The one thing Bin Laden was most afraid of was to become a captive of U.S. solders.
For a long time, Osama must have been thinking about the moment ... when the Americans would come ....
He would be paraded around locked in a small cage like an animal in the zoo -- dragged from his lair, humiliated like Sadam Hussein -- interrogated, tortured, and drugged.
Bin Laden had seen the pictures of the naked prisoners at Abu Ghraib, the electric shock prods, the snarling attack dogs. He heard of what happened to Khalid Sheikh Mohammed ---how KSM had been shackled naked to a cell wall in freezing temperatures, waterboarded 183 times and, with a little chemical help, forced to tell his interrogators everything he possibly could.
Bin Laden's image was everything. His myth and the success of his historic mission rested on the image of martyrdom. A warrior hero fated for a heaven filled with waiting virgins.
He saw himself as a modern day Saladin -- the Arab conqueror who drove the Christian Crusaders out of the Mideast after 300 years of subjugation.
Bin Laden's history is a larger than life story. He was an educated, fabulously wealthy Saudi who gave up everything -- his riches, his comforts -- for the cause of driving the infidels, Christians and Jews, out of Muslim lands. He took to the hills with nothing more than an AK-47 and battled the most powerful nation the world has ever known to a statemate of monumental proportions.
Surely, Bin Laden knew that one day his time would come. There would be the drone of a predator bomb or the buzz of American helicopters coming to take him.
Being killed by a predator missile would not be so bad. To die valiantly fighting the infidels would not be so bad.
Being captured alive and being forced to give up all the Al Qaeda secrets -- to betray the cause of a lifetime -- would be the worst fate of all.
With hindsight wisdom; after the surprise, the chest thumping and the unmitigated jubilation, the entirely justified feeling of revenge, I would argue that that it would have been better and wiser for us and the world -- and worse for Bin Laden and Al Qaeda -- if we hadn't assassinated him so summarily.....
Or at the very least, strongly attempted to capture him.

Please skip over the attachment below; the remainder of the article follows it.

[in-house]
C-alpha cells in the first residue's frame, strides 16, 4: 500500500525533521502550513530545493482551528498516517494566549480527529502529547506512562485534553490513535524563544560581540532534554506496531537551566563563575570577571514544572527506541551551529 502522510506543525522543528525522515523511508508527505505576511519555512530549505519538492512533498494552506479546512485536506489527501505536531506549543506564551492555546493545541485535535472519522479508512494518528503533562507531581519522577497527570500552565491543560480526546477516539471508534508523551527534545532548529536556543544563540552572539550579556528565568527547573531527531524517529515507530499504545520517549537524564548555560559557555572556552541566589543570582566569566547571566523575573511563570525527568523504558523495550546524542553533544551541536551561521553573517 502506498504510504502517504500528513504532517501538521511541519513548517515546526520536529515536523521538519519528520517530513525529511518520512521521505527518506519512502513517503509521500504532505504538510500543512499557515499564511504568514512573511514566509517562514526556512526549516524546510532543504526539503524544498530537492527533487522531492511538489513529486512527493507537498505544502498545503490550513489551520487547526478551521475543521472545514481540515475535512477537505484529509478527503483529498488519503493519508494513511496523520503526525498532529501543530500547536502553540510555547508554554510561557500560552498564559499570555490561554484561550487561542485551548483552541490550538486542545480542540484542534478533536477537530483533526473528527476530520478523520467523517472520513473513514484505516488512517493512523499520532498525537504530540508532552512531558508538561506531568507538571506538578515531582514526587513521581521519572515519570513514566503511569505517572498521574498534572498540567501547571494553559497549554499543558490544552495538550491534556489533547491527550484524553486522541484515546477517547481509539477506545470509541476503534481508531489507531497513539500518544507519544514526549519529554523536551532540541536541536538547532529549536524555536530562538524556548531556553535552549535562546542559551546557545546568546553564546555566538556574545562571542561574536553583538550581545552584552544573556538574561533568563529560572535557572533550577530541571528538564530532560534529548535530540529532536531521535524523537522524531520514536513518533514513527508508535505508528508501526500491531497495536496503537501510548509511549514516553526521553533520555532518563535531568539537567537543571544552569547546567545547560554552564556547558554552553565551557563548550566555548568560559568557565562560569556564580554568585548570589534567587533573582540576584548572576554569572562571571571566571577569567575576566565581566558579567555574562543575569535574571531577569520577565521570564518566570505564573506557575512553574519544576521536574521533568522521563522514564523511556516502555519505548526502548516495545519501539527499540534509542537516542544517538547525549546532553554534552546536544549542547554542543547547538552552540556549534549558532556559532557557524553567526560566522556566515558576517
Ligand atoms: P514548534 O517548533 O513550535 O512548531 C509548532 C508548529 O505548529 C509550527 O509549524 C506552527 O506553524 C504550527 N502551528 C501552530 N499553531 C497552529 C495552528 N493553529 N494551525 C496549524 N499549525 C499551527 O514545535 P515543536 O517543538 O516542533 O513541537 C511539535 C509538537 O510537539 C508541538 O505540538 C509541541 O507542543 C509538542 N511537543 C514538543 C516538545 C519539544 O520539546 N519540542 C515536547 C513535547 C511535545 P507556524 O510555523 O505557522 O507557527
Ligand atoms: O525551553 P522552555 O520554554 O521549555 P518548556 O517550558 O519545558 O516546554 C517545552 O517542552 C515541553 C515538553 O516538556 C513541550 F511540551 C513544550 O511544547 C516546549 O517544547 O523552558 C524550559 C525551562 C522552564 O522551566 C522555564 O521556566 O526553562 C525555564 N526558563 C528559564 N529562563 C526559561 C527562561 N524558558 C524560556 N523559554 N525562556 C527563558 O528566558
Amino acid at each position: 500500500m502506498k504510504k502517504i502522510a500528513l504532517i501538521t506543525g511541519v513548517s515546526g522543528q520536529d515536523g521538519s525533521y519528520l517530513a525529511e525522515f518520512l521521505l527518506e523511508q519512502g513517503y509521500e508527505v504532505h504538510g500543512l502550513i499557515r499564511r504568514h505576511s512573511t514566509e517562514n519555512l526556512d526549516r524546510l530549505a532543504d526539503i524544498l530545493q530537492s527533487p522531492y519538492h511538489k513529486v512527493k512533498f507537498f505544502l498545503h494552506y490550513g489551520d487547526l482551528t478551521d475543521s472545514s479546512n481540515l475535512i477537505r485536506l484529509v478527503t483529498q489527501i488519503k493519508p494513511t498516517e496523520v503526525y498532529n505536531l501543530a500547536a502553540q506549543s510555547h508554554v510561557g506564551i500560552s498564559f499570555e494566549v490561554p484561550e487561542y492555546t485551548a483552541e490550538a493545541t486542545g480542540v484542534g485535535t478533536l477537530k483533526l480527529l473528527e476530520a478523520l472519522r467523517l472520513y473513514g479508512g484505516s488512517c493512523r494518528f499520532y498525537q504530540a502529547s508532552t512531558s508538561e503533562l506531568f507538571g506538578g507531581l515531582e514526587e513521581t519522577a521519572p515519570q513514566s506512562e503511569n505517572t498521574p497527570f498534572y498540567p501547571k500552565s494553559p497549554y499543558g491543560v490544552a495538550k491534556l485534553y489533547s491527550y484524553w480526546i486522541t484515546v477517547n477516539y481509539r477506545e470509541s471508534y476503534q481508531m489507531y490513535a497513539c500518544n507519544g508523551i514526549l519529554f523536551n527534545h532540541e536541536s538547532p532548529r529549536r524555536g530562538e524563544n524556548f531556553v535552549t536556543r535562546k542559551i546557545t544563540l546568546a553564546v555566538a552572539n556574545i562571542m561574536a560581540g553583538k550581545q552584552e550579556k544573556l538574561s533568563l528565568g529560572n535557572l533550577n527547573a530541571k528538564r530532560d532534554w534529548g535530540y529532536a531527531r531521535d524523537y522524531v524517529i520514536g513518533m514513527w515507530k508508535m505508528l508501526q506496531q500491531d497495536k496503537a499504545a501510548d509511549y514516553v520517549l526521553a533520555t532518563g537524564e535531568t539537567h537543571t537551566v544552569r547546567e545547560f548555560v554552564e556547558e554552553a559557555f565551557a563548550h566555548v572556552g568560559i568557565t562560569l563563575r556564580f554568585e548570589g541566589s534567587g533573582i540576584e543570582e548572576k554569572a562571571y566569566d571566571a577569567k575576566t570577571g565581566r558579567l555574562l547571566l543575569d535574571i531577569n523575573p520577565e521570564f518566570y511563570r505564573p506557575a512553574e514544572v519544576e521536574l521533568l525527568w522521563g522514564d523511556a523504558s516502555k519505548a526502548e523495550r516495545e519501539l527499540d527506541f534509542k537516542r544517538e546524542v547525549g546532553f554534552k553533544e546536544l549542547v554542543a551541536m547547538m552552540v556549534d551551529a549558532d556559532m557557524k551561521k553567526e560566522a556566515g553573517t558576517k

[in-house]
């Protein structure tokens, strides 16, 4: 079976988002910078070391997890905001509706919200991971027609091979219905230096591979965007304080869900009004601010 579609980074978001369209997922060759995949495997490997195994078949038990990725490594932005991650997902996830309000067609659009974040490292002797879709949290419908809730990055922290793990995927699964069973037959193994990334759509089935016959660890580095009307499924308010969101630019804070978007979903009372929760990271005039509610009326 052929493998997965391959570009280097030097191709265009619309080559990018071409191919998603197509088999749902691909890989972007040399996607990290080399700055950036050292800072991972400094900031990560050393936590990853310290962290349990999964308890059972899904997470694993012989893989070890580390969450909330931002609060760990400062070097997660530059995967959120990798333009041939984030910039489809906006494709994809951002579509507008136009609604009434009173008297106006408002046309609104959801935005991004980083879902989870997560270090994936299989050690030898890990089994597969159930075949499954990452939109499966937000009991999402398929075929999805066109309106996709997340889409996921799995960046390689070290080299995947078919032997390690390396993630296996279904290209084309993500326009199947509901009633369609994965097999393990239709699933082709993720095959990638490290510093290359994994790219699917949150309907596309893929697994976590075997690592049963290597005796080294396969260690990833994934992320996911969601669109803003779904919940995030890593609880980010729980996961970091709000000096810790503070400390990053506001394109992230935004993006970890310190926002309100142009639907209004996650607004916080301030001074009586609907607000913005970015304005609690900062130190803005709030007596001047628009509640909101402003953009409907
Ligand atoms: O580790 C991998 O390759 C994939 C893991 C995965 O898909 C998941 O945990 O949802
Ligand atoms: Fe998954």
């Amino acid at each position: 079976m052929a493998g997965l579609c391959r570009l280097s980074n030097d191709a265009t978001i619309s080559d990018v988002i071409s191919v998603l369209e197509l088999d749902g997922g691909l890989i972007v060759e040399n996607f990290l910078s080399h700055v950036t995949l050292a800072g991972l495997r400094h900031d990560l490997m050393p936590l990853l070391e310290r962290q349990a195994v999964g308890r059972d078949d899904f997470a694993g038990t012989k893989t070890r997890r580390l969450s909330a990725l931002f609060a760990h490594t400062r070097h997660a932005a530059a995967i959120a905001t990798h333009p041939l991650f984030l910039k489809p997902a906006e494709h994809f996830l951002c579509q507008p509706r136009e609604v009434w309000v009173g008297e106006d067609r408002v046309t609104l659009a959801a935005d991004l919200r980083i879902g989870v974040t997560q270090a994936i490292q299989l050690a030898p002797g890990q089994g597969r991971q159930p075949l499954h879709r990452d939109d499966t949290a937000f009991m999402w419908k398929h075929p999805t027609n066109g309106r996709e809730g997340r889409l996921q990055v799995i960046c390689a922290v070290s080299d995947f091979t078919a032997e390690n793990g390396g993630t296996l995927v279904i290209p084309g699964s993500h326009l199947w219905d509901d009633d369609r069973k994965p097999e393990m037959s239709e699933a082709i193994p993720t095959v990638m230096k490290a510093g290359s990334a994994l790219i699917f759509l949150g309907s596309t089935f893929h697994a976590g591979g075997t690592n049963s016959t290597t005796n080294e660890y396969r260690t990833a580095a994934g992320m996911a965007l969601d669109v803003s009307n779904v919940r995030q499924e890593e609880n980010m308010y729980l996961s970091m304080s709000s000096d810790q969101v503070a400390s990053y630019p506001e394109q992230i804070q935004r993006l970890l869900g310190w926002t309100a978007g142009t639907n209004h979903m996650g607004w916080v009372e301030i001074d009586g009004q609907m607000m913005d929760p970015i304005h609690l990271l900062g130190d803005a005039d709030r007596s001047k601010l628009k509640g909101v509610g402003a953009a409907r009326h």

The question of whether we had the legal and moral right to kill Bin Laden is somewhat murky. This was an enemy who was actively plotting to kill thousands of innocent American civilians. True, at the time, he didn't have a weapon in his hand -- the AK-47 and a pistol were on a shelf behind the three Navy Seals when they entered Bin Laden's bedroom -- but he wasn't exactly waving a white flag either.
Many around the world consider this an elimination by death squad. Bin Laden has been described by others as almost an invalid, an old man, a diabetic, with serious kidney and liver problems. By other accounts OBL could not walk by himself and had to be carried piggy back if no motor or animal transport was available.
The warrior code throughout history has always held that warriors do not kill other warriors who are unarmed and not an immediate threat to them. They take them captive.
It's hard to second guess that Navy SEAL's decision in such a chaotic and stressful situation. But I am convinced history will reveal that our first goal from on high was a premeditated execution.
But there are four very good reasons, espoused by both liberals and conservatives, why, if at all possible, we should not have killed Bin Laden:
Killing was too good for him and his evilness.
I would want him to suffer more for what he did to the thousands of innocents that he murdered. Being locked in a small cell for years on end, and forced to give up his allies and being made to realize that his life's work had failed miserably would have been a far more horrible fate. In retrospect we were intolerably merciful. He got better than he deserved ... a quick death.
If we had captured him, we would have loosened a torrent of information and invaluable intelligence, betraying his fellow warriors. With the handwritten journal, five computers, 10 hard drives and 110 thumb drives, Bin Laden would have been made to talk. Prisoners all break -- under drugs, sensory deprivation, no sleep, water boarding, relentless interrogation.
Nobody holds out. Only in the movies.
Look at the pictures and the intel that we got from the pitiful, defeated, Khalid Sheikh Mohammed.
Sure, prisoners lie and misdirect with gibberish when they are being tortured -- they say everything and anything that will get the torture to stop. But they also spill many material secrets.